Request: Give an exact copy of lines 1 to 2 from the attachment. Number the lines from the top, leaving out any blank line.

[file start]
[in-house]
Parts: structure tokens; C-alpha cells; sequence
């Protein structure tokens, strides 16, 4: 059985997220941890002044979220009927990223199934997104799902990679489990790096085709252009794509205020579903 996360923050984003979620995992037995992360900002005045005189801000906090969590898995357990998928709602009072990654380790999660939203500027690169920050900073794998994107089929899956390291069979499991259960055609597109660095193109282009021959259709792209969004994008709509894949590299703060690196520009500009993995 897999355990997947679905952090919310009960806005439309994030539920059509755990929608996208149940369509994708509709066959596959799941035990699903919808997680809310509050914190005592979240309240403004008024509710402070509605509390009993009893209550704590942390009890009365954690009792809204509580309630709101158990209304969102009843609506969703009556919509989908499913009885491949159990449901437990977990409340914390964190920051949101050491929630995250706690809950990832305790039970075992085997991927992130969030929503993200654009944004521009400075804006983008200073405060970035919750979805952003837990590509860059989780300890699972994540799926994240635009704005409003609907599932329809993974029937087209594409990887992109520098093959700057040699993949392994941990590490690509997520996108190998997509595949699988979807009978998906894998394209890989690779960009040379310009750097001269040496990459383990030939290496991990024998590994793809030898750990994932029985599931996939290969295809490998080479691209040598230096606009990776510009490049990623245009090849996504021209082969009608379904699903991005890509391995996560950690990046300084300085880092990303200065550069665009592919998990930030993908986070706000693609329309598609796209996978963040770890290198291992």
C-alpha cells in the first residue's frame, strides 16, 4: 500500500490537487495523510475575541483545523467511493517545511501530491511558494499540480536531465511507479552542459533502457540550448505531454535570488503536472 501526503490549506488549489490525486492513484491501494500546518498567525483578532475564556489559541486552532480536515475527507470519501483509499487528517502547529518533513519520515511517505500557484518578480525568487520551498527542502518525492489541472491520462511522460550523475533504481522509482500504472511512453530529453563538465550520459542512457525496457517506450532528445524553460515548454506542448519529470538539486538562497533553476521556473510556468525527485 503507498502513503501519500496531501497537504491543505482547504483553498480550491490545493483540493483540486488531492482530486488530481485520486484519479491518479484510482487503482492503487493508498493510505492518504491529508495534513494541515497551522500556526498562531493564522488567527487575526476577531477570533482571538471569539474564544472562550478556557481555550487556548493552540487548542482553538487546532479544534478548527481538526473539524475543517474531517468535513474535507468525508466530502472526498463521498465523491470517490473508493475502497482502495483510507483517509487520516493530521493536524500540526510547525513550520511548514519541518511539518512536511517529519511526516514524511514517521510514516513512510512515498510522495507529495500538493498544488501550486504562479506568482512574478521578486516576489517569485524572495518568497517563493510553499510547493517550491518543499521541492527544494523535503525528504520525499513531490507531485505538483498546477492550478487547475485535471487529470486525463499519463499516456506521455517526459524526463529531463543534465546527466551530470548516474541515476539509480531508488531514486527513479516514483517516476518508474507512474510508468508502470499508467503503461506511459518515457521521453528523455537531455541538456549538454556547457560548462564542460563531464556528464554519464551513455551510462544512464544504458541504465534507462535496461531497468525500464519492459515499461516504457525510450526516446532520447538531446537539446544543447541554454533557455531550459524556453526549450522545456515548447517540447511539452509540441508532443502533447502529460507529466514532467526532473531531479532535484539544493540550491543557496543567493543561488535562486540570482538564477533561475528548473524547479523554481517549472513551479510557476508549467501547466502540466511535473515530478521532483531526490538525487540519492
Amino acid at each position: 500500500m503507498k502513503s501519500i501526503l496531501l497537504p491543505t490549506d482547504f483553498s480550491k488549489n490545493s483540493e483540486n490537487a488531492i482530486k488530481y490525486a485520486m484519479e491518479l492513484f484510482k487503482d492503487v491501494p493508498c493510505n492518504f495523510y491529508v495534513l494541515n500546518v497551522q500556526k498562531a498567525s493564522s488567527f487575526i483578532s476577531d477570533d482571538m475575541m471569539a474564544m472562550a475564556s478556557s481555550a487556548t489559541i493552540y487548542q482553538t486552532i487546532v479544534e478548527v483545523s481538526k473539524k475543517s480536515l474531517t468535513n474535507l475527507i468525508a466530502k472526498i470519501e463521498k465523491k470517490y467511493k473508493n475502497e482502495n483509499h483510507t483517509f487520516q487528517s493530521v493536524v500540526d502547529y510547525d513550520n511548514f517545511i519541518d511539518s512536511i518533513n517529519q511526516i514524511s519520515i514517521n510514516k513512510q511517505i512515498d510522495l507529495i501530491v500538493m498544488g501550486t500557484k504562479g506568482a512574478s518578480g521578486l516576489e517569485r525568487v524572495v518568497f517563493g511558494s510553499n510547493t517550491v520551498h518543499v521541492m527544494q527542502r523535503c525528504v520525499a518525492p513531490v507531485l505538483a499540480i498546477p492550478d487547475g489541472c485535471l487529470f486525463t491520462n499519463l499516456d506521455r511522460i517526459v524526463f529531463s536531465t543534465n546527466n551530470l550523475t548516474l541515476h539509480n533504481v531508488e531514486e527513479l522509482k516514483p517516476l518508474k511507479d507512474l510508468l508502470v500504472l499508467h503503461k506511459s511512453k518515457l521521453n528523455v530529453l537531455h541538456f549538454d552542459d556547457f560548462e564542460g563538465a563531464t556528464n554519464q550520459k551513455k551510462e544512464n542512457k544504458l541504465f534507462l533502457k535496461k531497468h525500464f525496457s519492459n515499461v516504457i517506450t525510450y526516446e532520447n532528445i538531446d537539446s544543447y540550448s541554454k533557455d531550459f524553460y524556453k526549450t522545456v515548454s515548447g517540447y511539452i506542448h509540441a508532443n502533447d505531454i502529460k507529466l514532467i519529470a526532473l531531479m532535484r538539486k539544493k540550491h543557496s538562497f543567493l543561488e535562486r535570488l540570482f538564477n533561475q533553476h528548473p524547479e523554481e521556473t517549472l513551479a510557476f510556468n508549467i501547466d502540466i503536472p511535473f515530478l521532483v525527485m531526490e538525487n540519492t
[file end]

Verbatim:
[in-house]
Parts: structure tokens; C-alpha cells; sequence